2) Are online friends actually friends? Does it count that there can be a connection for a thread, or is it simple just a forum. For example, could I say, "my friend..... insert username here...said, " Does your spouse say, "oh did you miss your friends" if s/he sees the GREEN SHS screen?


Ooh. This is a good question. One that I had to take some time to answer thoughtfully.

I am a super-social gal, and need lots of people in my life, every day. However, I also am comfortable with the idea of "situational friends". That is, friends that I have for discrete and specific purposes. I have friends that I work out with that I do not share a glass of wine and gossip with. I have friends in my book club that are thoughtful, intelligent readers - but are super-religious, and I can't swear or discuss any topic beyond books with them. Etc, etc, etc.

I consider the contributors on this forum as equally valuable and rewarding contacts. Here, I can discuss all of those laughs/problems/questions about HS that bore the pants off of my friends, family, and spouse. I consider these virtual interactions as important to my daily social health as the time I spend at the gym with some friends, drinking wine with some friends, and so on.

So I consider my fellow forum participants as my homeschool "friends". Hope that is not too presumptuous. Or creepy. LOL

lakshmi
09-19-2011, 04:01 PM
@ Cafdag yeah, exactly, I see that my homeschool friends, my christian seriously christian friends, and the drinking friends, and the this friend or that friend. A lot of different groups, a lot of different friends.

Amanadoo
09-19-2011, 04:16 PM
We're military too and have the temporary friend issue as well. We have moved every 9-10 months for the last four fracking years. DH has the instant community on the boat (whether he likes it or not), but spouses are left to the ravenous, gossipy wolves intent on sizing you up in the first three minutes of knowing you.

I could do without that, to say the least.

Plus, he's got HOBBIES. You know what my hobby is? Reading, alone. With either a cup of hot tea or a glass of wine in my hand. Not exactly conducive to building friendships from the ground-up.

I absolutely rely on the internet just to feel like someone is listening to me every once in a while. The exchange of ideas is just vital. It doesn't hold a candle to a real heart to heart, or laughing to inside jokes or lending a helping hand right when it is needed most....but it preserves sanity. It blows because I have *extremely* low social needs. So when they are not met, I feel like a real jerkoff.

As far as the kids, hey are still so young. Every person they come in contact with, at the playground or whatever, is a "friend" to them. So I don't sweat it just yet.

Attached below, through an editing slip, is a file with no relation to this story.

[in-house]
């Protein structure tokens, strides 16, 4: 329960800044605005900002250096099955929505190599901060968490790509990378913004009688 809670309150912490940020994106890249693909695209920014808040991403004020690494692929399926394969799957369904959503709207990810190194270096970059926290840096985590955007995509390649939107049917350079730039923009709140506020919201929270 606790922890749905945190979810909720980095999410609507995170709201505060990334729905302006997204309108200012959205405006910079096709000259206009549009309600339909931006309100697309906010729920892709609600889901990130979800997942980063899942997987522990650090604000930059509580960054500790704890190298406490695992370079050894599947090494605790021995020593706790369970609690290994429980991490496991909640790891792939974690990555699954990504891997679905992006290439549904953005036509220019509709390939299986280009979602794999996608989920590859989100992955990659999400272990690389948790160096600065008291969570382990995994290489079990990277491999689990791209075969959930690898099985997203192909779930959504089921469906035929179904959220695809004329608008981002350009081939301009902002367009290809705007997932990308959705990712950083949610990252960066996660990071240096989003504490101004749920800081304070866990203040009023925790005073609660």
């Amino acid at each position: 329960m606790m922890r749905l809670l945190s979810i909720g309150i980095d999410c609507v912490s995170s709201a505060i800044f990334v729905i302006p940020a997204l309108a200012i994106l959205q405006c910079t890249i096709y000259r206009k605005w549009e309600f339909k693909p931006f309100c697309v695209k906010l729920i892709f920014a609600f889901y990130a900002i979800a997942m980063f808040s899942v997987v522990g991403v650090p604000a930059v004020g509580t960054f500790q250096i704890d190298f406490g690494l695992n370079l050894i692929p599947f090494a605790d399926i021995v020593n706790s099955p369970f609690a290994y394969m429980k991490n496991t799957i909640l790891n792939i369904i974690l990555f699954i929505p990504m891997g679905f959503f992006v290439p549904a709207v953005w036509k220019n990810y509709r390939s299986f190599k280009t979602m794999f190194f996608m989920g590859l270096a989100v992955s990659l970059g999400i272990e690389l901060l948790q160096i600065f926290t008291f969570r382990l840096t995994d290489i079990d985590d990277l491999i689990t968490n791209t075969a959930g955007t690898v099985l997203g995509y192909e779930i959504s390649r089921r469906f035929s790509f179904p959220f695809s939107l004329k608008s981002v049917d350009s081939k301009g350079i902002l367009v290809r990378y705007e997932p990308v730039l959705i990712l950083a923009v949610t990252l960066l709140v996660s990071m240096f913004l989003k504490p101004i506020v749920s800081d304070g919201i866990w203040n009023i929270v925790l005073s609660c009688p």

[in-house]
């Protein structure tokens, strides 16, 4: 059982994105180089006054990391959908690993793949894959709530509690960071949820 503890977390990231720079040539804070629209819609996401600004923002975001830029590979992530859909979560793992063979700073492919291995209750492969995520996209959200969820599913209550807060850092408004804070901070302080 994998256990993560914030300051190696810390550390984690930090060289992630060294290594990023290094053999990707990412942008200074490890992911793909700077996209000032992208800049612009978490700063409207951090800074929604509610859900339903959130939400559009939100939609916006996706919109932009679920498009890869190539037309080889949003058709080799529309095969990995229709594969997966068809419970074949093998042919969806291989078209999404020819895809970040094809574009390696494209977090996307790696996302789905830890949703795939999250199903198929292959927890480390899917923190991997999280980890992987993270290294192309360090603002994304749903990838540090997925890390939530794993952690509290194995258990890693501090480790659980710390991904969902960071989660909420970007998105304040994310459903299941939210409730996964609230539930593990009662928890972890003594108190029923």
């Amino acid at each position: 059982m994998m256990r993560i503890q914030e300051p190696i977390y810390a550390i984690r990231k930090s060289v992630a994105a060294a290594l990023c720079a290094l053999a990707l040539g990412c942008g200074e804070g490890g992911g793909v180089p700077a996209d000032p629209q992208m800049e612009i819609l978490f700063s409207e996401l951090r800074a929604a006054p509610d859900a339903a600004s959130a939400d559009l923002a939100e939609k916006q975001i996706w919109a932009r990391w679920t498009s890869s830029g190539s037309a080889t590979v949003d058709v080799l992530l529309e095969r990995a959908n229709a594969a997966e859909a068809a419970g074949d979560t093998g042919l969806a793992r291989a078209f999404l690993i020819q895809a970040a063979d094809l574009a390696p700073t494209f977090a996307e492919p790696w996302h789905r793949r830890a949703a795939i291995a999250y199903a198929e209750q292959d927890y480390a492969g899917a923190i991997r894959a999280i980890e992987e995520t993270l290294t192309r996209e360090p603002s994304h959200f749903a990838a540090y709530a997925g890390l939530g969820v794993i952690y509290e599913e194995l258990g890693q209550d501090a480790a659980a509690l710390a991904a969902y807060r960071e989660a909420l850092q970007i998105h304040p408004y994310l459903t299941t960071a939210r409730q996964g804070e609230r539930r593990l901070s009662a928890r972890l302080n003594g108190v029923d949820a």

hreneeh
09-19-2011, 04:31 PM
@amanadoo - well if you're in the DC area before May of next year let me know. I had someone, who was a conservative xtian, tell me that I was being overly sensitive when I said I didn't feel comfortable in many of the groups because I'm a liberal and an atheist. Of COURSE she doesn't feel uncomfortable, she fits the group. I don't! Luckily my husband is JAG and really we don't associate with anyone outside of the JAG offices and they tend to me very insular and not gossipy at all. But it's not like any of us are friends, heck I couldn't even tell you any of their names. Just cuz our husbands have the same job doesn't mean we have anything in common.

Cafdog
09-19-2011, 05:03 PM
Just cuz our husbands have the same job doesn't mean we have anything in common.

Golly - what an eye-opener for we civilian types! LOL

My DH has been at the same job for 9 years - and I wouldn't know 99.9% of his colleagues if I passed them on the street, let alone recognize their spouses. I can't imagine the pressure of being expected to make nicey-nice with people just because your respective partners do the same job for a living. Yikes!

Amanadoo
09-19-2011, 05:58 PM
@amanadoo - well if you're in the DC area before May of next year let me know.

Yes ma'am I will; that would be fantastic! We might actually be DC-bound because DH is on track to be accepted into the "Command Aide" program (he is in Food Service), so he may well end up cooking in the white house or being a butler for one of those hot-shots out that way sometime soon! I feel you about not fitting in. We are Coast Guard and so end up on Navy Bases a lot. They've got their on thing going on most of the time, and indeed go to the same churches. We are moving into housing from being on the economy here, so I am anxious to have my past experiences proven wrong. Fingers crossed! And CG wives are, as a group, similar to what you describe, not unfriendly but not necessarily having anything in common either.

Accidental Homeschooler
09-19-2011, 07:52 PM